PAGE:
alexa Evaluation of the SPf66 vaccine for malaria control when delivered through the EPI scheme in Tanzania.


Primary Healthcare: Open Access

Author(s): Acosta CJ, Galindo CM, Schellenberg D, Aponte JJ, Kahigwa E,

Abstract Share this page

Abstract BACKGROUND: Malaria control programmes need to protect young children, who bear the brunt of malaria disease and death in Africa. The development of a vaccine is a priority if improved and sustained malaria control is to be achieved. The best use of a vaccine in Africa will be achieved if it can be delivered through the expanded programme of immunization (EPI). We conducted a trial designed to evaluate the efficacy of SPf66 vaccine for malaria control when delivered through the EPI scheme in Tanzania. METHODS: The study was a two-arm, double blind, individually randomized placebo controlled trial involving 1207 infants. The primary objective of the trial was to estimate the efficacy of three doses of SPf66 given at 1, 2 and 7 months of age in preventing clinical episodes of malaria. These were documented through a health facility-based passive case detection system. RESULTS: Among 1207 randomized children, overall compliance for third dose was 91\%. SPf66 was safe, immunogenic and did not interfere with the humoral immune responses to EPI vaccines. There were 294 children among SPf66 recipients and 288 among placebo recipients with at least one malaria episode, yielding a vaccine efficacy estimate of 2\% (95\% CI: -16, 16; P = 0.84). CONCLUSION: This has been the first trial of a malaria vaccine among very young infants. It provides information on the safety of peptide vaccines administered at this early age as well as their capacity to induce immune responses without negatively interacting with EPI vaccines. Given the modest protection previously documented in older age groups and the lack of efficacy in younger infants, this vaccine in its current alum-based formulation does not appear to have a role in malaria control in sub-Saharan Africa. The lack of efficacy found in this trial also raises concerns about potential difficulties of inducing protective immune responses against malaria through immunization in infants.
This article was published in Trop Med Int Health and referenced in Primary Healthcare: Open Access

Relevant Expert PPTs

Relevant Speaker PPTs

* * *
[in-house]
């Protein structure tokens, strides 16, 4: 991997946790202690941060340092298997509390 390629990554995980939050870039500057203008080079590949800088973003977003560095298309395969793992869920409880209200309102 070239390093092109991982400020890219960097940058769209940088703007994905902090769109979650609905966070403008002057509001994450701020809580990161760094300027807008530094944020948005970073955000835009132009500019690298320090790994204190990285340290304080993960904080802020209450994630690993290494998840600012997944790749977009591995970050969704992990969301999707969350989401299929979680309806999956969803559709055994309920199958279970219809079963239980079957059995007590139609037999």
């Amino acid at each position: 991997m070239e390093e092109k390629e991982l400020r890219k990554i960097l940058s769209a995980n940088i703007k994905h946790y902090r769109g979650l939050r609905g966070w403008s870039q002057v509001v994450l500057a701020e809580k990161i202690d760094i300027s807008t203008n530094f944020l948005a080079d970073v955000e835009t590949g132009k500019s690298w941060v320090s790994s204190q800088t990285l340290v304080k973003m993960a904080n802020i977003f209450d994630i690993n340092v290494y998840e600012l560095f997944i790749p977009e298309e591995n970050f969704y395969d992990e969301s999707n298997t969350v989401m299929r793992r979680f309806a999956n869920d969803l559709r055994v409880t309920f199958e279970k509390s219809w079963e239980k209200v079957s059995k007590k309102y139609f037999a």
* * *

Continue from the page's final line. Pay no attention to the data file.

Recommended Conferences

Peer Reviewed Journals
Make the best use of Scientific Research and information from our 700 + peer reviewed, Open Access Journals
International Conferences 2017-18
Meet Inspiring Speakers and Experts at our 3000+ Global Annual Meetings

Contact Us

Agri, Food, Aqua and Veterinary Science Journals

Dr. Krish

1-702-714-7001 Extn: 9040

Clinical and Biochemistry Journals

Datta A

1-702-714-7001Extn: 9037

Business & Management Journals


1-702-714-7001Extn: 9042

Chemical Engineering and Chemistry Journals

Gabriel Shaw

1-702-714-7001 Extn: 9040

Earth & Environmental Sciences

Katie Wilson

1-702-714-7001Extn: 9042

Engineering Journals

James Franklin

1-702-714-7001Extn: 9042

General Science and Health care Journals

Andrea Jason

1-702-714-7001Extn: 9043

Genetics and Molecular Biology Journals

Anna Melissa

1-702-714-7001 Extn: 9006

Immunology & Microbiology Journals

David Gorantl

1-702-714-7001Extn: 9014

Informatics Journals

Stephanie Skinner

1-702-714-7001Extn: 9039

Material Sciences Journals

Rachle Green

1-702-714-7001Extn: 9039

Mathematics and Physics Journals

Jim Willison

1-702-714-7001 Extn: 9042

Medical Journals

Nimmi Anna

1-702-714-7001 Extn: 9038

Neuroscience & Psychology Journals

Nathan T

1-702-714-7001Extn: 9041

Pharmaceutical Sciences Journals

John Behannon

1-702-714-7001Extn: 9007

Social & Political Science Journals

Steve Harry

1-702-714-7001 Extn: 9042

© 2008-2017 OMICS International - Open Access Publisher. Best viewed in Mozilla Firefox | Google Chrome | Above IE 7.0 version